A Map of Aruba

Aruba

Background: Discovered and claimed for Spain in 1499, Aruba was acquired by the Dutch in 1636. The island's economy has been dominated by three main industries. A 19th century gold rush was followed by prosperity brought on by the opening in 1924 of an oil refinery. The last decades of the 20th century saw a boom in the tourism industry. Aruba seceded from the Netherlands Antilles in 1986 and became a separate, autonomous member of the Kingdom of the Netherlands. Movement toward full independence was halted at Aruba's request in 1990.
Location: Caribbean, island in the Caribbean Sea, north of Venezuela. Area: Total: 193 sq km water: 0 sq km land: 193 sq km. Area - comparative: Slightly larger than Washington, DC. Coastline: 68.5 km.
Climate and Terrain: Climate: Tropical marine; little seasonal temperature variation. Terrain: flat with a few hills; scant vegetation. Elevation extremes: Lowest point: Caribbean Sea 0 m highest point: Mount Jamanota 188 m. Natural resources: NEGL; white sandy beaches. Geography - note: a flat, river less island renowned for its white sand beaches; its tropical climate is moderated by constant trade winds from the Atlantic Ocean; the temperature is almost constant at about 27 degrees Celsius (81 degrees Fahrenheit).
People: Population: 70,441. Ethnic groups: mixed white/Caribbean Amerindian 80%. Religions: Roman Catholic 82%, Protestant 8%, Hindu, Muslim, Confucian, Jewish. Languages: Dutch (official), Papiamento (a Spanish, Portuguese, Dutch, English dialect), English (widely spoken), Spanish.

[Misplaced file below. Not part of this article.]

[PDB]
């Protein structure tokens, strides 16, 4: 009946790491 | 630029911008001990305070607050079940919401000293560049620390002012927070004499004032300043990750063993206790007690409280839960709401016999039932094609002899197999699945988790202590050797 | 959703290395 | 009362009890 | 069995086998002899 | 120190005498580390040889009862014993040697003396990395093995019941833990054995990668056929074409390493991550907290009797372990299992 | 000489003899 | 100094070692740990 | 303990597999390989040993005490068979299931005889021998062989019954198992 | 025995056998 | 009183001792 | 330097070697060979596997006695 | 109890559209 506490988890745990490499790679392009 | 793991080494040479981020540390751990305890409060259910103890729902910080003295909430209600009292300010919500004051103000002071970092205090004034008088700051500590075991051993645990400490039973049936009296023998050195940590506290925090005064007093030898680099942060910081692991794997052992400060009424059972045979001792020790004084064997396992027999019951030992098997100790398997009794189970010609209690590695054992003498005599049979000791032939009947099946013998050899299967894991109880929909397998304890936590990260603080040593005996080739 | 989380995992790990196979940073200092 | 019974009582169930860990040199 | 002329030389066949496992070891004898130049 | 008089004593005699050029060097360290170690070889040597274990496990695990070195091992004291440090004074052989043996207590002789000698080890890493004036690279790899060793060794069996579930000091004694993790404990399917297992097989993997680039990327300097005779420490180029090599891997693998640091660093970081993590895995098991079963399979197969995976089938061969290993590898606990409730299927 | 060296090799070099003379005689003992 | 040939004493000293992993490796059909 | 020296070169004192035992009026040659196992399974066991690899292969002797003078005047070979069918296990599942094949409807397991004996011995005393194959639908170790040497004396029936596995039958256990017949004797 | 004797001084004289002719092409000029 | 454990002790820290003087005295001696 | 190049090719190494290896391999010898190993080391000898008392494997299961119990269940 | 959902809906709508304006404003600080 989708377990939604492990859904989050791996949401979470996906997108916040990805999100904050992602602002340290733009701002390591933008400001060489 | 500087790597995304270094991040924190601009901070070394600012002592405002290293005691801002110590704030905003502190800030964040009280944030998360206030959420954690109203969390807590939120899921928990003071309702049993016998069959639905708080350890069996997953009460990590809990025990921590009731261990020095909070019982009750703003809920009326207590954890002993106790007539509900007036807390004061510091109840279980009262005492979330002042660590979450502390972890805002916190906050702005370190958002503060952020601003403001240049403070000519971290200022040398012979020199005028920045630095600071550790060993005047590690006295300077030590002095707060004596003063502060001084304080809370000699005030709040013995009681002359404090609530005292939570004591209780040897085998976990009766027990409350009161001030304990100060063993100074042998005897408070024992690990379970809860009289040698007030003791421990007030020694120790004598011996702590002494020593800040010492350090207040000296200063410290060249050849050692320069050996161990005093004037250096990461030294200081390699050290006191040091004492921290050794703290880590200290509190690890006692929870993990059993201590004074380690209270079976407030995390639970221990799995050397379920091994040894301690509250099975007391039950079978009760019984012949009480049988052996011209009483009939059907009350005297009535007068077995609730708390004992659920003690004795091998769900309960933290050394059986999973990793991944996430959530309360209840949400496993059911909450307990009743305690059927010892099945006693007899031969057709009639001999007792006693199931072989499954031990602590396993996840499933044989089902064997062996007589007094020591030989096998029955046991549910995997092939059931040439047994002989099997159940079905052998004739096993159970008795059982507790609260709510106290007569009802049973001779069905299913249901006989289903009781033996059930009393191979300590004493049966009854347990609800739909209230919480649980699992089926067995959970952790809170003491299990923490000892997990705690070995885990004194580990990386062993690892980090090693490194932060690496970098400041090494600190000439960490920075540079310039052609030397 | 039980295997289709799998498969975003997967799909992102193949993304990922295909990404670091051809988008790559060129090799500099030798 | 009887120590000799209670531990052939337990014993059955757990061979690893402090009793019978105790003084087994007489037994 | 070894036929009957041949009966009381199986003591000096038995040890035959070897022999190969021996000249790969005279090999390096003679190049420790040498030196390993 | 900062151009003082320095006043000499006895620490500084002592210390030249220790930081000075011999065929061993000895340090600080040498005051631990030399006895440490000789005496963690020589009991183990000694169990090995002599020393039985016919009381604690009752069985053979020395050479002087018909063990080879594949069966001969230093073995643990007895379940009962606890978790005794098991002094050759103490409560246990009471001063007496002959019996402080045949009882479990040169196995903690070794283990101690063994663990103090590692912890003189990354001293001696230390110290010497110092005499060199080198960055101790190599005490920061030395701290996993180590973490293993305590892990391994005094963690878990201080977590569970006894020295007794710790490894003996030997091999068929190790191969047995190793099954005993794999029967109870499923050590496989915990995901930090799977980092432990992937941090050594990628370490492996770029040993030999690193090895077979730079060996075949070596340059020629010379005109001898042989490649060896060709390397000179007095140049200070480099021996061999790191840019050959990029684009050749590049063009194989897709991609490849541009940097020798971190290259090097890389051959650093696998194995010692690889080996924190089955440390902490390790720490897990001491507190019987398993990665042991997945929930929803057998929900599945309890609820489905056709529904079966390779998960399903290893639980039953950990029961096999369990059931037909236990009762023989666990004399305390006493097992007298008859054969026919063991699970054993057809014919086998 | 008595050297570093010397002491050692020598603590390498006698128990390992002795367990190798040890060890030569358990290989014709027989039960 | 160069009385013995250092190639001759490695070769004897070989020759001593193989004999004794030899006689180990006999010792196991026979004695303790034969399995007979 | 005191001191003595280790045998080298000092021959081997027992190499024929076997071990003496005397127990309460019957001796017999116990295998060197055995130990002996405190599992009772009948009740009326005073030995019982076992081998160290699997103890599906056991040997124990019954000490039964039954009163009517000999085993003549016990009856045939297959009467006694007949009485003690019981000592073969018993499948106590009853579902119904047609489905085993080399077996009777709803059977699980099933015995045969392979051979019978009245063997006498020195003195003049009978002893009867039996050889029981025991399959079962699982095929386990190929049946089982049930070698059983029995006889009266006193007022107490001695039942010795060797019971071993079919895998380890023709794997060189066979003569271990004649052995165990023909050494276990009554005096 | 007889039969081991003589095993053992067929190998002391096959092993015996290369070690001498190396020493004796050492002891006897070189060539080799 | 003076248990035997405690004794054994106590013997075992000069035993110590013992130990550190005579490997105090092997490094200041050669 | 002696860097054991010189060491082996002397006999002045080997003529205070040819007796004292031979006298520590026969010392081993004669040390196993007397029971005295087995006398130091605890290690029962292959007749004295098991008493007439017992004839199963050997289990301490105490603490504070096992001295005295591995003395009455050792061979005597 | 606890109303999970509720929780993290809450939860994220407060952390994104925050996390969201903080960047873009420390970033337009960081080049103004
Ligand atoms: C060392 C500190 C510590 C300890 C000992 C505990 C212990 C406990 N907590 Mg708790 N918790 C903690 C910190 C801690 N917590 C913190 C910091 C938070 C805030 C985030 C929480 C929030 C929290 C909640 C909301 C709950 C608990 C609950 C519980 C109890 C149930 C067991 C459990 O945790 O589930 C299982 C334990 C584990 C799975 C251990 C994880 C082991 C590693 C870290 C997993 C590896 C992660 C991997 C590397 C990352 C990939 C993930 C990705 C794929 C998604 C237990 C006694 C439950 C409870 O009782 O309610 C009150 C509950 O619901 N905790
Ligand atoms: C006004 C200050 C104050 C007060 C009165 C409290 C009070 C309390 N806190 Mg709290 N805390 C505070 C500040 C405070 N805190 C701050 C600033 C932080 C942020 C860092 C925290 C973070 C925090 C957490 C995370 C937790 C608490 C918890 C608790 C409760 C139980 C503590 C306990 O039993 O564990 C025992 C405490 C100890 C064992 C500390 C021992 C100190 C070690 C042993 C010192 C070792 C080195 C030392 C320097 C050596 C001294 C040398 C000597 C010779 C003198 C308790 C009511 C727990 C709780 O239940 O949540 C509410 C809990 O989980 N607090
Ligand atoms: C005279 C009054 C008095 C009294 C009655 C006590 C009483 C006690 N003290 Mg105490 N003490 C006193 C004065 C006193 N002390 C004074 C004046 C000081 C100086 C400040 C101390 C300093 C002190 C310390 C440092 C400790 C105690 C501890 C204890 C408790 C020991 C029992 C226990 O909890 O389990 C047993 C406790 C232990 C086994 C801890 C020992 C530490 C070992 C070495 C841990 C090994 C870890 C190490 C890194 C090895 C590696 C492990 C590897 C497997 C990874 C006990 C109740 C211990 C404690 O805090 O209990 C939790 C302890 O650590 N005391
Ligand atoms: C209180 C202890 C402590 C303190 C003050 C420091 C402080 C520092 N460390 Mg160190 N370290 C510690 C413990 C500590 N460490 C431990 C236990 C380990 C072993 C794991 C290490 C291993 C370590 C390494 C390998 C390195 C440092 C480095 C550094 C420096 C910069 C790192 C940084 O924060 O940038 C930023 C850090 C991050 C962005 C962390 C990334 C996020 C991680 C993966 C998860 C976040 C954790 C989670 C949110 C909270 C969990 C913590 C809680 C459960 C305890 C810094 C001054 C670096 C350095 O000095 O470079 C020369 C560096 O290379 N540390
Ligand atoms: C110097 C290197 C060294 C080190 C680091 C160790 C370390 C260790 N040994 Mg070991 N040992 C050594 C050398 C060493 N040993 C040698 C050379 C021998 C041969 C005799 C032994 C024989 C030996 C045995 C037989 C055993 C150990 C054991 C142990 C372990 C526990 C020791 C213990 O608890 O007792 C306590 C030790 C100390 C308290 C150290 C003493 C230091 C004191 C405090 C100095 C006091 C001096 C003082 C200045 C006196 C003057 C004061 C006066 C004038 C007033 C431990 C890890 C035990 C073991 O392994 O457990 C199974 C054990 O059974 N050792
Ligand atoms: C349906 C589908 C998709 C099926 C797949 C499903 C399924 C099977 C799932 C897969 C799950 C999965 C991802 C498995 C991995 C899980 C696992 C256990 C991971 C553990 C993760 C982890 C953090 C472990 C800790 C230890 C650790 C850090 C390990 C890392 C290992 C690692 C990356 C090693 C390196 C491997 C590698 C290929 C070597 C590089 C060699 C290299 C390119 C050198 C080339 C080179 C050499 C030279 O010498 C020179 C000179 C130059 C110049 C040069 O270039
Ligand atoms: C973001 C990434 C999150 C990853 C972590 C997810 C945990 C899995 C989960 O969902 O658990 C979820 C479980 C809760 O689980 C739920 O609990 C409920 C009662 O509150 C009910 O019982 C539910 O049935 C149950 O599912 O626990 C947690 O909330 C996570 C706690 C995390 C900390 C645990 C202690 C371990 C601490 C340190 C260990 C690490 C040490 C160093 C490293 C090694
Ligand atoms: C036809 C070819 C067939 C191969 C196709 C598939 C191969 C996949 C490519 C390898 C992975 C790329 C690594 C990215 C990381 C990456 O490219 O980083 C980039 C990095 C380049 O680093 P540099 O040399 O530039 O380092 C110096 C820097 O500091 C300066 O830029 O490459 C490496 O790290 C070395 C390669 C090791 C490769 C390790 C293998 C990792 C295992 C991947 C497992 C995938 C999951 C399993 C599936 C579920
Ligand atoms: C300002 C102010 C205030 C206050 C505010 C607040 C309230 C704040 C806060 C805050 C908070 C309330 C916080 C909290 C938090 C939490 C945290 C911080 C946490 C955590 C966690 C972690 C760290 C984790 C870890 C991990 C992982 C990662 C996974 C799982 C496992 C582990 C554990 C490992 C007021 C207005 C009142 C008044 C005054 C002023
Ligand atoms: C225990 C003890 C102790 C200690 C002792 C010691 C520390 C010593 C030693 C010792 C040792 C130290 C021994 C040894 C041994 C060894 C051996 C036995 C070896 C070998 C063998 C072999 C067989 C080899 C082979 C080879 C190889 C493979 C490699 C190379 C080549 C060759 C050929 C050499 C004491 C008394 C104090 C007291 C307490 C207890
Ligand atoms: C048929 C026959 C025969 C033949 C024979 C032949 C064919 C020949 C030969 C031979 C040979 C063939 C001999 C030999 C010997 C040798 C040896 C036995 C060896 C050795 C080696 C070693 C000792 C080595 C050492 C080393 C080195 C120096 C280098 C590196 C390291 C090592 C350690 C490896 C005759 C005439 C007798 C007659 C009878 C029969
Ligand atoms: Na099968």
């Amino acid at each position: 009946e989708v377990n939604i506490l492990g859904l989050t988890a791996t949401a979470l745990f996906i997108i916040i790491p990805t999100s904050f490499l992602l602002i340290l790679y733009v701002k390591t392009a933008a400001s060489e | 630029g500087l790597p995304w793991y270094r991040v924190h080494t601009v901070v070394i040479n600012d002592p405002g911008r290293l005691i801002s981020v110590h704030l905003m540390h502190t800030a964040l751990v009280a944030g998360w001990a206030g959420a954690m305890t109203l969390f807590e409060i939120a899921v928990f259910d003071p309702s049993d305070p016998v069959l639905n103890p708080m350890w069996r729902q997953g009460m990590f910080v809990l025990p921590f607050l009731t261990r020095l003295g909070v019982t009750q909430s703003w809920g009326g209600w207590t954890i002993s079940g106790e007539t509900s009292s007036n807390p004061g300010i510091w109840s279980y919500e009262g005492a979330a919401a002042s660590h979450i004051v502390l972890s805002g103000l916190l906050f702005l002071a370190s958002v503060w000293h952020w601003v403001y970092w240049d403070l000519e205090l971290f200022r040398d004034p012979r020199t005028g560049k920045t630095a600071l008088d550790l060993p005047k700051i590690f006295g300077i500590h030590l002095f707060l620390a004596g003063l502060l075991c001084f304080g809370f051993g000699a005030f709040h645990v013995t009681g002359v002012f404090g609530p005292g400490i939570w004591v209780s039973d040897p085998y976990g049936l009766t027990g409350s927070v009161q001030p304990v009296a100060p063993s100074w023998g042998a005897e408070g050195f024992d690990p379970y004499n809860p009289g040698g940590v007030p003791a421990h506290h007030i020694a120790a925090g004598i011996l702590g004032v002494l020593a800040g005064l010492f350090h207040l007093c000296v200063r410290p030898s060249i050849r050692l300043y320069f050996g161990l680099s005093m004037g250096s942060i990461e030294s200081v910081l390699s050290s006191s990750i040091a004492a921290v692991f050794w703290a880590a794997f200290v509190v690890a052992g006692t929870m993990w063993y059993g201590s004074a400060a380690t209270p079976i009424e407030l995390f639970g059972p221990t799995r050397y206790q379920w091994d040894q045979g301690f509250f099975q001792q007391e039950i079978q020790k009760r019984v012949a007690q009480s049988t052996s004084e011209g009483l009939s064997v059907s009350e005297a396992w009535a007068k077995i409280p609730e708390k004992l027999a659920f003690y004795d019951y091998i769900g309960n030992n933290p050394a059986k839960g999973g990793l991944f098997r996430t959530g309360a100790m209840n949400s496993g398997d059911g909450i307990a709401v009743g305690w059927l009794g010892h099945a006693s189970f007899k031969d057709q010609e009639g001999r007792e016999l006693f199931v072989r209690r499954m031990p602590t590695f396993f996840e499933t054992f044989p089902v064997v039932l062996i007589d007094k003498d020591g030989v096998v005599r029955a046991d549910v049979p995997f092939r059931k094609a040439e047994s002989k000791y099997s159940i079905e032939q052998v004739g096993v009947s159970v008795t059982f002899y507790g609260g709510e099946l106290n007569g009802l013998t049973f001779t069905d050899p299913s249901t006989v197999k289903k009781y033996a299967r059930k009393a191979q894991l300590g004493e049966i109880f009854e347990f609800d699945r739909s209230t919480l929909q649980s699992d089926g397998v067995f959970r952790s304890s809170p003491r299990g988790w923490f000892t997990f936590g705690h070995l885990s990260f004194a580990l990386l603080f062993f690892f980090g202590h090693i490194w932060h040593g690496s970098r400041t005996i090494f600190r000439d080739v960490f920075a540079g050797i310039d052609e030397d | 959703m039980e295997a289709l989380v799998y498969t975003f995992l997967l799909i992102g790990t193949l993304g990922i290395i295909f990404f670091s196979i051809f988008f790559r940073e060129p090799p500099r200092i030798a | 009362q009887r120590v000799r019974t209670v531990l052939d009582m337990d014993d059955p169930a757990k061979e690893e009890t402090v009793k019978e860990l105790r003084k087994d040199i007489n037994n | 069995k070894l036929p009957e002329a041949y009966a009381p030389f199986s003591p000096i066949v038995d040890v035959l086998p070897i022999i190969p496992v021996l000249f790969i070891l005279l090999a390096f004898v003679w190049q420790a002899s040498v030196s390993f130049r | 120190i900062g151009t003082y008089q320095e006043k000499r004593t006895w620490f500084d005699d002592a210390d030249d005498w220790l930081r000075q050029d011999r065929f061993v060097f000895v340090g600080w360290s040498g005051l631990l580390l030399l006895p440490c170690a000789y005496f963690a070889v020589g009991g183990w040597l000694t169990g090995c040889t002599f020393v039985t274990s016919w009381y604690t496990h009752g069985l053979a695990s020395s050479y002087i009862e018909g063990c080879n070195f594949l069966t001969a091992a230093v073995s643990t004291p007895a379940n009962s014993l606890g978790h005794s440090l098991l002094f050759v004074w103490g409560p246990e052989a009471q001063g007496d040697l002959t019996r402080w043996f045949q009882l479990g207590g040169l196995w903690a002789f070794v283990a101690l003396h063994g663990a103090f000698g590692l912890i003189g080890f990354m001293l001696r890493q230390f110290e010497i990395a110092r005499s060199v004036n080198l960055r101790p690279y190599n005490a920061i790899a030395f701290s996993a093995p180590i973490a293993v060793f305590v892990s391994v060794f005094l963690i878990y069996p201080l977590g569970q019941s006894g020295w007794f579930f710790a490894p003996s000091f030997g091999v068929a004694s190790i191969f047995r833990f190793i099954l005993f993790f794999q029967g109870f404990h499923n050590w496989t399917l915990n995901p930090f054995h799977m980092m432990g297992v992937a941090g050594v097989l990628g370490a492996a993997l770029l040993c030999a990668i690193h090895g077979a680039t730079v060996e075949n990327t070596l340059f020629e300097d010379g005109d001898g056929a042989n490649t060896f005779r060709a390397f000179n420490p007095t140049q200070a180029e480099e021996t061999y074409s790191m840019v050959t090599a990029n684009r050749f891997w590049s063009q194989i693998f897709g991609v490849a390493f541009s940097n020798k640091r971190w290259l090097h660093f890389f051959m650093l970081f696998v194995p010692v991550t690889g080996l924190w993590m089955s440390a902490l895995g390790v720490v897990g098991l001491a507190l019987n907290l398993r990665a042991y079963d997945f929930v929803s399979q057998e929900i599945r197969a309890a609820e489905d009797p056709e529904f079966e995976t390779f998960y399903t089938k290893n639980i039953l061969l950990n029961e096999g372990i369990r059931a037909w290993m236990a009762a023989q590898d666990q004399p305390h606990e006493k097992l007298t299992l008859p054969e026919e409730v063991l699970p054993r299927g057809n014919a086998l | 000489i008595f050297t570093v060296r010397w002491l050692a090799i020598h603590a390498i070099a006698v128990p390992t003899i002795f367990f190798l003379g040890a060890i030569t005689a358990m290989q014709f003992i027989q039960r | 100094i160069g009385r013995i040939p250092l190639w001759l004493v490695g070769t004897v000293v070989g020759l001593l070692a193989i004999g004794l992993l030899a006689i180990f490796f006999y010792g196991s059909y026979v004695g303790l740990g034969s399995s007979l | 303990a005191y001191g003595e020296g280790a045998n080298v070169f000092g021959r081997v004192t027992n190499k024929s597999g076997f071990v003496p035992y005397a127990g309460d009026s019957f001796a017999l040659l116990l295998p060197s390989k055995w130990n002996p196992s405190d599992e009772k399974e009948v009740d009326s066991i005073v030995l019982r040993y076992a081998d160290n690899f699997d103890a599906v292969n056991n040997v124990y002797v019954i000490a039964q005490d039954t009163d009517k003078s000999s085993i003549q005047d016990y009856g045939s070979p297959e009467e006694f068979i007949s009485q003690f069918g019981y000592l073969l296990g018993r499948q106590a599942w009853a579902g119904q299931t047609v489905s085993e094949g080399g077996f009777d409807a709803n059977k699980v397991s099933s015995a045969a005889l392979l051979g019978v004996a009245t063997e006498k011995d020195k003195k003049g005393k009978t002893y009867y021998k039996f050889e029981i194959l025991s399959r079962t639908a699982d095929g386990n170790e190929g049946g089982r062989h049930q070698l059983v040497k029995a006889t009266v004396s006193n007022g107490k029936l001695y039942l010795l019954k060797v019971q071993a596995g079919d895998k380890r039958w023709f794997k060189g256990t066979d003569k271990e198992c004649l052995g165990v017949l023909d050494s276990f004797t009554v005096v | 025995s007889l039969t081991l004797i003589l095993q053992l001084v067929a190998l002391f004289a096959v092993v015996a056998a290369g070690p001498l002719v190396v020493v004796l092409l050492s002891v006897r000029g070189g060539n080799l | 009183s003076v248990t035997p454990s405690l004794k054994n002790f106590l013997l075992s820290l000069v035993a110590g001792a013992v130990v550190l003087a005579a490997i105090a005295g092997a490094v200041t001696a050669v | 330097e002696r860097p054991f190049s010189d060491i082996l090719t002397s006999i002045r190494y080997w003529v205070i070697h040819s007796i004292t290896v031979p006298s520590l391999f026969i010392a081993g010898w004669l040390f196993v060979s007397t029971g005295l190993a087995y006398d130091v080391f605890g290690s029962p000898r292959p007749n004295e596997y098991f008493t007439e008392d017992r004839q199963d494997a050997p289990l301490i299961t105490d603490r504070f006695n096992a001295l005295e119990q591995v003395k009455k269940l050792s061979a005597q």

Government: Dependency status: Part of the Kingdom of the Netherlands; full autonomy in internal affairs obtained in 1986 upon separation from the Netherlands Antilles; Dutch Government responsible for defense and foreign affairs. Government type: parliamentary democracy. Capital: Oranjestad.
Economy overview: Tourism is the mainstay of the small, open Aruban economy, with offshore banking and oil refining and storage also important. The rapid growth of the tourism sector over the last decade has resulted in a substantial expansion of other activities. Construction has boomed, with hotel capacity five times the 1985 level. In addition, the reopening of the country's oil refinery in 1993, a major source of employment and foreign exchange earnings, has further spurred growth. Aruba's small labor force and low unemployment rate have led to a large number of unfilled job vacancies, despite sharp rises in wage rates in recent years. The government's goal of balancing the budget within two years will hamper expenditures, as will the decline in stopover tourist arrivals following the 11 September terrorist attacks. Labor force - by occupation: Most employment is in wholesale and retail trade and repair, followed by hotels and restaurants; oil refining. Industries: Tourism, transshipment facilities, oil refining.
Statistics: Telephones - main lines in use: 33,. Telephones - mobile cellular: 3,402. Radio broadcast stations: AM 4, FM 6. Radios: 50,000. Television broadcast stations: 1. Televisions: 20,000. Internet users: 4,000. Highways: Total: 800 km paved: 513 km note: most coastal roads are paved, while unpaved roads serve large tracts of the interior (1995) unpaved: 287 km Waterways: none Airports: 1.

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